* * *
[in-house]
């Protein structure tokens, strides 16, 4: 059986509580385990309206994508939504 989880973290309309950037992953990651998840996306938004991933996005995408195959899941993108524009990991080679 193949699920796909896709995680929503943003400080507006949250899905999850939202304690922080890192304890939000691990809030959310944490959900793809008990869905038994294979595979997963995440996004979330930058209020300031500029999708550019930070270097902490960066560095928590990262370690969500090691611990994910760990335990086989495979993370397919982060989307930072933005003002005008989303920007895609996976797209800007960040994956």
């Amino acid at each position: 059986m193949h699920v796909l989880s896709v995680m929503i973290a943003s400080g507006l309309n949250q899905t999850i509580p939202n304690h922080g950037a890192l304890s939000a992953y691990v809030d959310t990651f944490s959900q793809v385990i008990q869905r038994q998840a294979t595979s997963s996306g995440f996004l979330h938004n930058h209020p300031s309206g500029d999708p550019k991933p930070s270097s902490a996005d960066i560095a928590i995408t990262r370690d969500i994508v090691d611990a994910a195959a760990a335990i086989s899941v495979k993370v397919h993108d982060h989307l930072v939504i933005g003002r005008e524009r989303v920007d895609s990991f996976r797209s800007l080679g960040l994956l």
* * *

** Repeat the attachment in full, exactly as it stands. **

[in-house]
């Protein structure tokens, strides 16, 4: 059986509580385990309206994508939504 989880973290309309950037992953990651998840996306938004991933996005995408195959899941993108524009990991080679 193949699920796909896709995680929503943003400080507006949250899905999850939202304690922080890192304890939000691990809030959310944490959900793809008990869905038994294979595979997963995440996004979330930058209020300031500029999708550019930070270097902490960066560095928590990262370690969500090691611990994910760990335990086989495979993370397919982060989307930072933005003002005008989303920007895609996976797209800007960040994956």
């Amino acid at each position: 059986m193949h699920v796909l989880s896709v995680m929503i973290a943003s400080g507006l309309n949250q899905t999850i509580p939202n304690h922080g950037a890192l304890s939000a992953y691990v809030d959310t990651f944490s959900q793809v385990i008990q869905r038994q998840a294979t595979s997963s996306g995440f996004l979330h938004n930058h209020p300031s309206g500029d999708p550019k991933p930070s270097s902490a996005d960066i560095a928590i995408t990262r370690d969500i994508v090691d611990a994910a195959a760990a335990i086989s899941v495979k993370v397919h993108d982060h989307l930072v939504i933005g003002r005008e524009r989303v920007d895609s990991f996976r797209s800007l080679g960040l994956l």